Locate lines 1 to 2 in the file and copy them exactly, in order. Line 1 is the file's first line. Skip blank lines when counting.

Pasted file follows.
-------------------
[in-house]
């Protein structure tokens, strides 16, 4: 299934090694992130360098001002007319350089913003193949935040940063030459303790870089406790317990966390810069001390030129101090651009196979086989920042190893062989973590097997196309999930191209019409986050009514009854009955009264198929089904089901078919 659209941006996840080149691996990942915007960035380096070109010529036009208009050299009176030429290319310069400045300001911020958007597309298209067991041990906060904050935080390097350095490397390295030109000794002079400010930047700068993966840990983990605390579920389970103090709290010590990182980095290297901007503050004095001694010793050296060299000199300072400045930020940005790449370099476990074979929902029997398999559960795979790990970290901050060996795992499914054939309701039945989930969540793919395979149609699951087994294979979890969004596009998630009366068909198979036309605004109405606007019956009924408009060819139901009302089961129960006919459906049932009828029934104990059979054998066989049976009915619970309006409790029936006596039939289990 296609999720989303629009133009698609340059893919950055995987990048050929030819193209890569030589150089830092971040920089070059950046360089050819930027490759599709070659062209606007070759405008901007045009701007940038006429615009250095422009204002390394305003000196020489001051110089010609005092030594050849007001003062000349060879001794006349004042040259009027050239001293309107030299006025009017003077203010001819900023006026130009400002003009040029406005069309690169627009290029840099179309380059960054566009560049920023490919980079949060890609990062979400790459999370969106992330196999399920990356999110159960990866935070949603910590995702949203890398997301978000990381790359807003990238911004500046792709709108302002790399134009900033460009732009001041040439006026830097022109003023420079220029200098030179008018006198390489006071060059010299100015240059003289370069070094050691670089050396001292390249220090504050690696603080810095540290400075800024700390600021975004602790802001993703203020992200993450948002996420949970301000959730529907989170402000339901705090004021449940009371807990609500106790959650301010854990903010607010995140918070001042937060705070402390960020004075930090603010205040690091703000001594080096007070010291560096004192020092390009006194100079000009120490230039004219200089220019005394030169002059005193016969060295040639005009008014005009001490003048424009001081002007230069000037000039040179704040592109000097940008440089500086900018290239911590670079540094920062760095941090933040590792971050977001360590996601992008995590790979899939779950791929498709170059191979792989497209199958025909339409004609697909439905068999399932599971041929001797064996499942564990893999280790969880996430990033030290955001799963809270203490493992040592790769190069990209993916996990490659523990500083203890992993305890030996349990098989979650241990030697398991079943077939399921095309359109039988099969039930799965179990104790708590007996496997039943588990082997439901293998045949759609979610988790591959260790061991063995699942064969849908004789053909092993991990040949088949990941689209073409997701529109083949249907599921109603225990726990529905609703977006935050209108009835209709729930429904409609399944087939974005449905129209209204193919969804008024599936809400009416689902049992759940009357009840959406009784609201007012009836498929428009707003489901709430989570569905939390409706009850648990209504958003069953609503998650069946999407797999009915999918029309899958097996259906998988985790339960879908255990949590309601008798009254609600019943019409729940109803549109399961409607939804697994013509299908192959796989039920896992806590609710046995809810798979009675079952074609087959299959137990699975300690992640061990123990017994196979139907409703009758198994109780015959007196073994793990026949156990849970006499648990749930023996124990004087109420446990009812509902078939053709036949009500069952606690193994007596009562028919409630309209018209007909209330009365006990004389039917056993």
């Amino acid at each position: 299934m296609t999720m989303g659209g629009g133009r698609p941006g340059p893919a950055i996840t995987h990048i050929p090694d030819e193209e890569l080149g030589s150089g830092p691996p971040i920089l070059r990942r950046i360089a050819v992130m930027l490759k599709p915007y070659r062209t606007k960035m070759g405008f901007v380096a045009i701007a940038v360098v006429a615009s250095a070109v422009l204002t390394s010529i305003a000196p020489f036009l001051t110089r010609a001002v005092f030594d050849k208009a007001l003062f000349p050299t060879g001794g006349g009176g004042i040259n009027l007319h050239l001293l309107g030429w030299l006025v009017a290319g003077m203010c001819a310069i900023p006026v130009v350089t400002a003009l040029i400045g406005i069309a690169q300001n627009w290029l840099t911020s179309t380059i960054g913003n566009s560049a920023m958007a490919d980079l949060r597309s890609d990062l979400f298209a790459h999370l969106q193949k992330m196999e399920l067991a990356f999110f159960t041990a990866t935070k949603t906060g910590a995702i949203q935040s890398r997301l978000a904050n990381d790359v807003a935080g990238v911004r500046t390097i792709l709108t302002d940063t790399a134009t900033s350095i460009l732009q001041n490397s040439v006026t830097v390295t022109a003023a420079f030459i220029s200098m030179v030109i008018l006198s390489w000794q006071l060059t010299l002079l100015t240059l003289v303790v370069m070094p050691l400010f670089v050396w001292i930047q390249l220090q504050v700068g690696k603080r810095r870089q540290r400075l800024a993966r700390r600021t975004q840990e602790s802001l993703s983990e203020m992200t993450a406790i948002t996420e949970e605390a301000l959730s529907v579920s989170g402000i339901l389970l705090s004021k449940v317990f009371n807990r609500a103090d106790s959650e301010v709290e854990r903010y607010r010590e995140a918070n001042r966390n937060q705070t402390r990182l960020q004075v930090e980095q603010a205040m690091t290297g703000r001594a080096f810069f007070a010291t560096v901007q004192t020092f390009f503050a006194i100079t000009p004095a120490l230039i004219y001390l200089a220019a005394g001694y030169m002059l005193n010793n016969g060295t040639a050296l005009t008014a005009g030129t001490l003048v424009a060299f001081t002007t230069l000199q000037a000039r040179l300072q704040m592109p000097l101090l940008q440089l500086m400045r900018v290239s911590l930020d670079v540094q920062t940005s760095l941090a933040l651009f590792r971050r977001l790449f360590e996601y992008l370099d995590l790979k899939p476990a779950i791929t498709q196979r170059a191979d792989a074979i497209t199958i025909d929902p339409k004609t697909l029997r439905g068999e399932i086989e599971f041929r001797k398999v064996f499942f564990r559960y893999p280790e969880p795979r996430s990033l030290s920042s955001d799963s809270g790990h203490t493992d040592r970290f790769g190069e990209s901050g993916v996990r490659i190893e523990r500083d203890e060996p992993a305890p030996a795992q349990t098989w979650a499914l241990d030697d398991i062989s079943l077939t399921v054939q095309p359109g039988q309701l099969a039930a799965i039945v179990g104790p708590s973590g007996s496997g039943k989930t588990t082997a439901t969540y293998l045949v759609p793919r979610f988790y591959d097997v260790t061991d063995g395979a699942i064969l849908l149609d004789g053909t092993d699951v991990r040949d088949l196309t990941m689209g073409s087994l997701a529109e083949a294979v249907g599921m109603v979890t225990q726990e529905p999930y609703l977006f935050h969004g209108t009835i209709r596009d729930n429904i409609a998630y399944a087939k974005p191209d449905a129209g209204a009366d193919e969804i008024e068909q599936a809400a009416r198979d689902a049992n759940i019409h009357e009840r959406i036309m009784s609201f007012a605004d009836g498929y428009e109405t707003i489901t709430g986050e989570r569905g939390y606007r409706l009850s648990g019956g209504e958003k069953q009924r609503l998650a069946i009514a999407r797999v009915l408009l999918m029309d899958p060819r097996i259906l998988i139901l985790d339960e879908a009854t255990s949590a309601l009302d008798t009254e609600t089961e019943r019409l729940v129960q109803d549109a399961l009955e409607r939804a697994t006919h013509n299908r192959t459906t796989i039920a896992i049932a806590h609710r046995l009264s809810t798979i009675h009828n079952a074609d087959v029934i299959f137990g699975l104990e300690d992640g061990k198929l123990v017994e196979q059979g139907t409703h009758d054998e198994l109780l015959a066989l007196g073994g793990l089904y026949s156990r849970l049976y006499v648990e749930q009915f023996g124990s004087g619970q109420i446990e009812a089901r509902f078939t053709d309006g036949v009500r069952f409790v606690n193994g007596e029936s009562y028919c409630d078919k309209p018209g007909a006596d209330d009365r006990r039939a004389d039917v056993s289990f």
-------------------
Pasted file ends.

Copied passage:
[in-house]
């Protein structure tokens, strides 16, 4: 299934090694992130360098001002007319350089913003193949935040940063030459303790870089406790317990966390810069001390030129101090651009196979086989920042190893062989973590097997196309999930191209019409986050009514009854009955009264198929089904089901078919 659209941006996840080149691996990942915007960035380096070109010529036009208009050299009176030429290319310069400045300001911020958007597309298209067991041990906060904050935080390097350095490397390295030109000794002079400010930047700068993966840990983990605390579920389970103090709290010590990182980095290297901007503050004095001694010793050296060299000199300072400045930020940005790449370099476990074979929902029997398999559960795979790990970290901050060996795992499914054939309701039945989930969540793919395979149609699951087994294979979890969004596009998630009366068909198979036309605004109405606007019956009924408009060819139901009302089961129960006919459906049932009828029934104990059979054998066989049976009915619970309006409790029936006596039939289990 296609999720989303629009133009698609340059893919950055995987990048050929030819193209890569030589150089830092971040920089070059950046360089050819930027490759599709070659062209606007070759405008901007045009701007940038006429615009250095422009204002390394305003000196020489001051110089010609005092030594050849007001003062000349060879001794006349004042040259009027050239001293309107030299006025009017003077203010001819900023006026130009400002003009040029406005069309690169627009290029840099179309380059960054566009560049920023490919980079949060890609990062979400790459999370969106992330196999399920990356999110159960990866935070949603910590995702949203890398997301978000990381790359807003990238911004500046792709709108302002790399134009900033460009732009001041040439006026830097022109003023420079220029200098030179008018006198390489006071060059010299100015240059003289370069070094050691670089050396001292390249220090504050690696603080810095540290400075800024700390600021975004602790802001993703203020992200993450948002996420949970301000959730529907989170402000339901705090004021449940009371807990609500106790959650301010854990903010607010995140918070001042937060705070402390960020004075930090603010205040690091703000001594080096007070010291560096004192020092390009006194100079000009120490230039004219200089220019005394030169002059005193016969060295040639005009008014005009001490003048424009001081002007230069000037000039040179704040592109000097940008440089500086900018290239911590670079540094920062760095941090933040590792971050977001360590996601992008995590790979899939779950791929498709170059191979792989497209199958025909339409004609697909439905068999399932599971041929001797064996499942564990893999280790969880996430990033030290955001799963809270203490493992040592790769190069990209993916996990490659523990500083203890992993305890030996349990098989979650241990030697398991079943077939399921095309359109039988099969039930799965179990104790708590007996496997039943588990082997439901293998045949759609979610988790591959260790061991063995699942064969849908004789053909092993991990040949088949990941689209073409997701529109083949249907599921109603225990726990529905609703977006935050209108009835209709729930429904409609399944087939974005449905129209209204193919969804008024599936809400009416689902049992759940009357009840959406009784609201007012009836498929428009707003489901709430989570569905939390409706009850648990209504958003069953609503998650069946999407797999009915999918029309899958097996259906998988985790339960879908255990949590309601008798009254609600019943019409729940109803549109399961409607939804697994013509299908192959796989039920896992806590609710046995809810798979009675079952074609087959299959137990699975300690992640061990123990017994196979139907409703009758198994109780015959007196073994793990026949156990849970006499648990749930023996124990004087109420446990009812509902078939053709036949009500069952606690193994007596009562028919409630309209018209007909209330009365006990004389039917056993």